In general, the survey suggests that TMT companies may require more confidence in international arbitration in order to make this theoretical preference a reality. One way in which this could be addressed is by increasing the number of arbitrators with specialist knowledge of the sector and the specific issues in dispute. This approach appears to correspond with the views of the respondents to the Queen Mary University of London survey, which identified the technical expertise of the decision maker as an important aspect when deciding on a dispute resolution mechanism, as well as decision makers. In light of this conclusion, it was a logical step for CPR, which already has a series of specialist panels in other areas, to appoint a specialised Cyber Panel which may appeal to parties faced with disputes relating from data security breaches. More generally, there seems to be a wide consensus that cybersecurity-related arbitration is going to be an area of future growth.

Kate Wilford is a Senior Associate in Hogan Lovells’ London office. She represents international companies in large-scale, international commercial disputes. Her practice focuses on international arbitration (most frequently under the ICC, LCIA and UNCITRAL rules) and associated court litigation, including challenges to and enforcement of arbitral awards. Ms. Wilford’s full bio can be accessed HERE.

This post was originally published at http://www.hldataprotection.com/2017/08/articles/cybersecurity-data-breaches/cpr-appoints-new-cyber-panel-ahead-of-anticipated-increase-in-data-security-disputes – the Hogan Lovells Chronicle of Data Protection blog. It was also republished on the firm’s international arbitration blog, ARBlog and is republished here with permission.

EU Court Backs Mandatory Mediation Referral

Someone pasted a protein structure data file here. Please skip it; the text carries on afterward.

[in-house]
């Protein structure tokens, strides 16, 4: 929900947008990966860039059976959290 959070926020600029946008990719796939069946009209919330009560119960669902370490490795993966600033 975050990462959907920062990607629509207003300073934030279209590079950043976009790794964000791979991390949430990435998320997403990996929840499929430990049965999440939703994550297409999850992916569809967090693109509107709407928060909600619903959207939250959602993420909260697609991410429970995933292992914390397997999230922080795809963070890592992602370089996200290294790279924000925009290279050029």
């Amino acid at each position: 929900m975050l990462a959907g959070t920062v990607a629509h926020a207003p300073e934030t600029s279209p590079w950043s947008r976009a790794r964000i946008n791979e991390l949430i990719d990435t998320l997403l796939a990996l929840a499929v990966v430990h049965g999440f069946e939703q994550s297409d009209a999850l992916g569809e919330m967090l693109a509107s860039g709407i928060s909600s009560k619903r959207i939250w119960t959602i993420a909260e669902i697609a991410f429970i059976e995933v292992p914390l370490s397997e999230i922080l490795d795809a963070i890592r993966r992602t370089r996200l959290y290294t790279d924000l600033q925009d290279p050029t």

By Ugonna Kanu

The Court of Justice of the European Union, which rules on cases between members of the European Union often involving treaties, issued a significant opinion on compulsory consumer ADR earlier this year.

Advocate General Henrik Saugmandsgaard Øe, who prepared the ruling, supported an Italian national law that compels consumers to mediate as a precondition for bringing legal proceedings in the Italian courts.

At the same time, the opinion suggests that parties may determine their own fate without a lawyer, overruling an Italian law requiring that a litigant use an attorney to mediate their case.

The EU Court of Justice opinion was based on a request for a preliminary ruling from the District Court in Verona, Italy.  Menini v. Banco Popolare – Società Cooperativa, Case C-75/16 (February 16, 2017)(Available at http://bit.ly/2usImgu).

In the case, a dispute arose between a bank and two clients concerning the performance of a mortgage contract. The bank obtained a court order against the consumers to pay the required sum.

The consumers appealed the order to the Verona district court and sought to have its provisional enforcement suspended.  The district court found that the parties making the appeal must, in order for the appeal to be admissible, use a mediation procedure in accordance with the national law.

But questions arose whether the national law that forces consumers to mediate as a pre-condition to judicial proceedings; mandates legal representation of consumers in a mediation, or penalizes a party from withdrawing from a mediation without valid reason, was incompatible with the EU consumer ADR directives.

The District Court decided to stay its proceedings and to refer the questions to the Court of Justice for a preliminary ruling.

The EU court mostly backed the mediation requirements.

According to the 2013 EU directives, the opinion noted, consumer ADR mechanisms are voluntary.  But they do not preclude “any national rules making the participation of [parties] in such procedures mandatory or subject to incentives or sanctions or making their outcome binding on parties, provided that such legislation does not prevent the parties from exercising their right of access to the judicial system.” Recital No. 49, Directive 2013/11/EU  of the European Parliament and of the Council of 21 May 2013 on alternative dispute resolution for consumer disputes and amending Regulation (EC) No. 2006/2004 and Directive 2009/22/EC)(available at http://bit.ly/2jv7LjA).

Accordingly, Advocate General Saugmandsgaard, in his ruling, held on one hand, that the Italian law was compatible with the EU directives to the extent it does not deny the consumers access to the judiciary and that the limitation period does not expire during such mediation process.

On the other hand, however, the ruling precludes national legislation which mandates consumers to be assisted by lawyers, or penalizes consumers who withdraw from the mediation process without valid grounds (unless the concept of “valid grounds” includes the party simply being dissatisfied with the ADR procedure).